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Maoist violence and MNREGA
Gaurav Khanna , Laura Zimmermann
Posted on: 15/04/2015 00:00:00
Topics:   Jobs , Conflict

The spate of Maoist attacks on security personnel in Chhattisgarh this week serves as a reminder that Moaist insurgency is the single biggest internal security threat faced by India. This column analyses the impact of MNREGA on Maoist violence and finds a spike in police-initiated attacks on Maoists following the implementation of the job guarantee scheme in 2006. This is possibly because MNREGA provides credibility to the government’s commitment to development, making the local population more willing to share information on Maoists.
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Religion, minority status and trust
Minhaj Mahmud , Pushkar Maitra , Ananta Neelim
Posted on: 14/05/2014 00:00:00
Topics:   Conflict

A key factor that drives segmentation in societies is group identities along various dimensions. This column seeks to understand the effects of identity on individual behaviour. Based on an artefactual field experiment on Hindus and Muslims in India and Bangladesh, it finds that it is minority/ majority status based on religion, rather than religion in itself, that dictates trust behaviour of individuals.
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Can workfare programmes moderate violence?
Thiemo Fetzer
Posted on: 05/05/2014 00:00:00
Topics:   Conflict
Tags:   MNREGA

It is widely known that income shocks may trigger spurts of violence. This column explores whether workfare programmes can help mitigate support for violent movements. It finds that MNREGA has had a moderating effect on the intensity and incidence of terrorist violence in India, through the provision of more stable incomes - even for those who do not directly participate in the programme.
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Religion and relief in Muzzafarnagar
Rohini Somanathan
Posted on: 10/01/2014 00:00:00
Topics:   Conflict

The communal riots that broke out in Muzzafarnagar in the state of Uttar Pradesh in September last year took several lives and left hundreds homeless. In this Note from the Field, Rohini Somanathan shares her experience of visiting two of the largest relief camps in the region. While state relief was lacking, local Muslim communities were found to be providing a great deal of support to the refugees.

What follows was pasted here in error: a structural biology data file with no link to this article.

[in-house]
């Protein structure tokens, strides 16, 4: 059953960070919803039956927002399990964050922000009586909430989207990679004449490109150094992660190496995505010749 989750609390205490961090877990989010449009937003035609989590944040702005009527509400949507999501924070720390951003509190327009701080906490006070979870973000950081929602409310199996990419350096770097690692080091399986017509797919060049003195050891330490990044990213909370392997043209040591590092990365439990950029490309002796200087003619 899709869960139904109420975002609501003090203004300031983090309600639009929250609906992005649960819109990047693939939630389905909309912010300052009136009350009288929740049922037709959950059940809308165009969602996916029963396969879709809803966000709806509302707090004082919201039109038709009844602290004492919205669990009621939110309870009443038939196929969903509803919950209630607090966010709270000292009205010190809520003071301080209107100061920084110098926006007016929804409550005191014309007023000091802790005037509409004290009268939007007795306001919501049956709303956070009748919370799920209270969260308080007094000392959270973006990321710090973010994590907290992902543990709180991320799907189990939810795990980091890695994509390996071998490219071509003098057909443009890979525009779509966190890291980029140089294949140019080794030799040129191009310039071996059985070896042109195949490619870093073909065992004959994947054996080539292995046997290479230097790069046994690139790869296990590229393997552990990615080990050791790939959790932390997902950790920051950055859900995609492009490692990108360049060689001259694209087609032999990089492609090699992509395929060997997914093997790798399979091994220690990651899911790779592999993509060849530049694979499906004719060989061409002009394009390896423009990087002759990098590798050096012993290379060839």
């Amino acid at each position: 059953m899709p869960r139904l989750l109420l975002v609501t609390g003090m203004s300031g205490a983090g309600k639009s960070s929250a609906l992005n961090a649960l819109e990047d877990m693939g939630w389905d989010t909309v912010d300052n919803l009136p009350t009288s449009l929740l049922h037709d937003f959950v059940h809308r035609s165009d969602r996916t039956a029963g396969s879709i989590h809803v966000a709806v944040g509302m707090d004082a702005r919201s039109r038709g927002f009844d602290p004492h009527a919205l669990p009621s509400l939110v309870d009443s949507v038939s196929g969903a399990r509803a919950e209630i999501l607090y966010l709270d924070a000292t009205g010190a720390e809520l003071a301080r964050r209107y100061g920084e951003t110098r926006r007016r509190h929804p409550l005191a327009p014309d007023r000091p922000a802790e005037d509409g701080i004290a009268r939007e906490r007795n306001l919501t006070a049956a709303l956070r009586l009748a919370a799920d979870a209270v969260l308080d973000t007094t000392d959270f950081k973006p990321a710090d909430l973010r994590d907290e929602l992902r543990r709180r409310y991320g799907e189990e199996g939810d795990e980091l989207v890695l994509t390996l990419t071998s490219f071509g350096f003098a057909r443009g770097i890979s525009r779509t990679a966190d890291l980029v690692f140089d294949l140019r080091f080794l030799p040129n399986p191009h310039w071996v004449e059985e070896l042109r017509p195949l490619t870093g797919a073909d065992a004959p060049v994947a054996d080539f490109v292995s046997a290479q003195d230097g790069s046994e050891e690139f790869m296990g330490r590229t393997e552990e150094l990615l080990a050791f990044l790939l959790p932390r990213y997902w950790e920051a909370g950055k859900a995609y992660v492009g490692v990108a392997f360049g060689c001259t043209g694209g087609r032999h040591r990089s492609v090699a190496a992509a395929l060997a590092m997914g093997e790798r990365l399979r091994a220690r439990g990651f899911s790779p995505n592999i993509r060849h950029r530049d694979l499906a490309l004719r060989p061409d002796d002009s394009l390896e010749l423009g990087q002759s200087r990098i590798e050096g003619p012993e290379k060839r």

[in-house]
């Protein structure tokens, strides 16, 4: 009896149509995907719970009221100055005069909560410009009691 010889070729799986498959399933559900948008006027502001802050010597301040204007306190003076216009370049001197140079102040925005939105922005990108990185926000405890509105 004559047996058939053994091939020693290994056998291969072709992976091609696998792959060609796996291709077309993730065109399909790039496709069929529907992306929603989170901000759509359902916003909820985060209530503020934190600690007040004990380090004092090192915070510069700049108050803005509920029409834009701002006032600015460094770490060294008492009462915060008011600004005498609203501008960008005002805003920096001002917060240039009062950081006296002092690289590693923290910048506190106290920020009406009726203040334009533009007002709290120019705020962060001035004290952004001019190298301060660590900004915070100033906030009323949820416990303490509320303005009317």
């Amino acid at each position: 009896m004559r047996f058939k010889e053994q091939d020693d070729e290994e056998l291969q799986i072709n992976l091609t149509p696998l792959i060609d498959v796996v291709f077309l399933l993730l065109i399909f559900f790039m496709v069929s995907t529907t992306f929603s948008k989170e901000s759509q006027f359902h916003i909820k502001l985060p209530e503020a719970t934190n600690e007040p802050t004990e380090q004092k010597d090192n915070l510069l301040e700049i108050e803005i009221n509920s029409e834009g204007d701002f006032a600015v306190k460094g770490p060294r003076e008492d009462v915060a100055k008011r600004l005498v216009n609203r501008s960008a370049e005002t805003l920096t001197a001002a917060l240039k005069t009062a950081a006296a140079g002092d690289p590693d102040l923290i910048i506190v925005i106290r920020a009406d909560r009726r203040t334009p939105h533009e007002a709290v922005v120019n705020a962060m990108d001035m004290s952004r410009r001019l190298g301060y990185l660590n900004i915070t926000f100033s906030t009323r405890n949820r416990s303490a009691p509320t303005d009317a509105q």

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IAP improving lives in Maoist-affected areas
Animesh Ghosh
Posted on: 05/04/2013 00:00:00
Topics:   Conflict

In this Note from the Field, a PMRDF working in the Left Wing Extremism affected Purulia district in West Bengal, narrates how the Maoist movement disrupted livelihoods, revenue generation and public service delivery, and how the Integrated Action Plan has helped restore normalcy in the district.
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The fight against left-wing extremism
Varad Pande
Posted on: 23/10/2012 00:00:00
Tags:   naxalism

In this Note From the Field, Varad Pande of the Ministry of Rural Development argues that left-wing extremism and violence is a major challenge for India. He says that while this is definitely a security issue, it is as much a political and a development issue. We will not end this war by bullets alone; we will win it only if we win over hearts and minds.
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Violence, organisation and skills
Steven Wilkinson
Posted on: 28/08/2012 00:00:00

This column seeks to understand the effect of violent conflict on a country’s subsequent political and economic development. It argues that measuring post-conflict effects is extremely challenging due to data and other methodological concerns. Using a new methodology and data from the Partition of India, it shows that there is a relationship between a group’s combat exposure and subsequent political activities such as ethnic cleansing, however this depends on the relative sizes of various groups and the specific context of the state.